“Sonnet 52” by William Shakespeare
Published in 1609, by Thomas Thorpe, London
So am I as the rich whose blessed key,
Can bring him to his sweet up-locked treasure,
The which he will not every hour survey,
For blunting the fine point of seldom pleasure.
Therefore are feasts so solemn and so rare,
Since seldom coming in the long year set,
Like stones of worth they thinly placed are,
Or captain Jewels in the carcanet.
So is the time that keeps you as my chest,
Or as the ward-robe which the robe doth hide,
To make some special instant special blest,
By new unfolding his imprisoned pride.
Blessed are you whose worthiness gives scope,
Being had to triumph, being lacked to hope.
“Sonnet 52 – the carcanet’s jewels” (4.00 mins)
Text, William Shakespeare
Music, Helen Davey
(for voice, recorders and frame drum and a would-be lute thanks to a-la-midi)
I have worked with Shakespeare before – when I adapted his “Midsummer- night’s Dream” for a musical production featuring Austraian Aboriginal Bush Spirits… It was magical to work with him then and it has been again this time. What a mind! On the occasion of his 450th birthday this week, I salute you sire and wish you many happy returns. Forthooth!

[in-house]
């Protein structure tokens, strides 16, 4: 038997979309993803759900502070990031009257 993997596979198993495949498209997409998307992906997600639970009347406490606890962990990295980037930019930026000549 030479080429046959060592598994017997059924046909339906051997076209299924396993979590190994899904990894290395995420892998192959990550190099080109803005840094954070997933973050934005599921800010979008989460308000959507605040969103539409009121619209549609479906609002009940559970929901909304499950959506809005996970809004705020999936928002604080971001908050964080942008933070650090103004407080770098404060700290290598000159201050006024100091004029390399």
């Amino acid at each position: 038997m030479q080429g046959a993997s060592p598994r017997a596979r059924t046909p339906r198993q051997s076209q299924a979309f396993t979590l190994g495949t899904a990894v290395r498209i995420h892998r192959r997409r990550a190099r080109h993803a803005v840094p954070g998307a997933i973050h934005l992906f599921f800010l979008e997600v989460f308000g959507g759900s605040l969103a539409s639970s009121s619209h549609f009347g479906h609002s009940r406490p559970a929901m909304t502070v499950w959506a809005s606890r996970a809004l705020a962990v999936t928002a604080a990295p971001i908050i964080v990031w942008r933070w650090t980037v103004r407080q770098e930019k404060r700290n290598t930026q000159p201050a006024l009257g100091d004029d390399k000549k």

The book of Sonnets was apparently published without Shakespeare’s consent. It has many mysteries associated with the content – and depending on whom you read there is much speculation as to whom the book of sonnets was dedicated amongst other treasure chests with missing keys…
Sonnet 52 is one of the “Fair Youth” sequence (rather than the “Rival Poet” and the “Dark Lady”) , in which the poet expresses his love towards a young man. “It is indeed a somewhat mysterious sonnet, which I feel has a secret locked away deep in its bosom, and no one has yet plumbed its depths or been able to suggest wherein its mystery lies” (this quote – although nameless – comes from the webmaster of a lovingly crafted website of Shakespearean sonnets – there’s great reading about some of the mysteries and speculation. here).
As a songwriter, I’m particularly interested that the structure of the sonnets is very specific: 14 lines – 3 quatrains and a couplet – with the following rhyming patterns, ABAB – DDCD – EFEF – GG.
To write 154 sonnets with the degree of the bard’s eloquence is one thing…(!) but get this: there are 10 syllables per line which is in Iambic pentameter. That means, there are x5 pairs of short/long syllables per line which is what creates the iconic rhythm of the sonnet. (It’s also what had me twisting in knots to accommodate these syllables melodically). If you’re a bit geeky like me regarding meter and rhythm in words, there’s a good explanation of Iambic pentameter here
I wanted to get close to the sounds of Shakespeare’s era – albeit with just a few instruments that are pretty close to how he must have heard the instruments of his day. Plus, I just LERVVVV recorders in consort and have a new frame drum so was pleased to combine these instruments for this week’s sound-painting. The “garklein” recorder is the tiniest little poppet to play (one needs nimble fingers). You’ll hear it sailing atop the arrangement.
I appreciate all of your comments and emails. Thank you for hanging out with me and sharing my project with people you know.
Blessed are you…